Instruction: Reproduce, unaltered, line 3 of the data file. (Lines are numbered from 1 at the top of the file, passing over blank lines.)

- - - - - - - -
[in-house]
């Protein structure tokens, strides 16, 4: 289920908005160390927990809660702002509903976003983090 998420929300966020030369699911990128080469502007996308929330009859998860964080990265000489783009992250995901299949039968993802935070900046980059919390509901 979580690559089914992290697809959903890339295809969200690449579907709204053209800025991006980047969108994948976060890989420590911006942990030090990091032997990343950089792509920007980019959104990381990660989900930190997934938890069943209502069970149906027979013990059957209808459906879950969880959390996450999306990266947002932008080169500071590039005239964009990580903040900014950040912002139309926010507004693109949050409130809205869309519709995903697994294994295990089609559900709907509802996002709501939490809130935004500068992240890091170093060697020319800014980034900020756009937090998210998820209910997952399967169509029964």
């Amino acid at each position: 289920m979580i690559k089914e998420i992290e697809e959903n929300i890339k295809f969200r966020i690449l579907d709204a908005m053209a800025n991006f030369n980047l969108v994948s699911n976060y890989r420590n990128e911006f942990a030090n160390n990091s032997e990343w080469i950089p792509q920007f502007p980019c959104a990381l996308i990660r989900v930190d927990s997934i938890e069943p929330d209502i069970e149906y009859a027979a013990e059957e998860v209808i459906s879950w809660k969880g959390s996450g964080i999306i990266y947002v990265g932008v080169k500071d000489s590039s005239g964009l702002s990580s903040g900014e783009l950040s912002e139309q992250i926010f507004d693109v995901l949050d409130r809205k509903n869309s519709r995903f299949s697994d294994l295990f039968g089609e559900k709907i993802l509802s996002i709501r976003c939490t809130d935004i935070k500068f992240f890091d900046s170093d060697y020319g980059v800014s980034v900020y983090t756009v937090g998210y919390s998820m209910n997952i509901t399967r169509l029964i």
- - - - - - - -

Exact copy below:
């Amino acid at each position: 289920m979580i690559k089914e998420i992290e697809e959903n929300i890339k295809f969200r966020i690449l579907d709204a908005m053209a800025n991006f030369n980047l969108v994948s699911n976060y890989r420590n990128e911006f942990a030090n160390n990091s032997e990343w080469i950089p792509q920007f502007p980019c959104a990381l996308i990660r989900v930190d927990s997934i938890e069943p929330d209502i069970e149906y009859a027979a013990e059957e998860v209808i459906s879950w809660k969880g959390s996450g964080i999306i990266y947002v990265g932008v080169k500071d000489s590039s005239g964009l702002s990580s903040g900014e783009l950040s912002e139309q992250i926010f507004d693109v995901l949050d409130r809205k509903n869309s519709r995903f299949s697994d294994l295990f039968g089609e559900k709907i993802l509802s996002i709501r976003c939490t809130d935004i935070k500068f992240f890091d900046s170093d060697y020319g980059v800014s980034v900020y983090t756009v937090g998210y919390s998820m209910n997952i509901t399967r169509l029964i």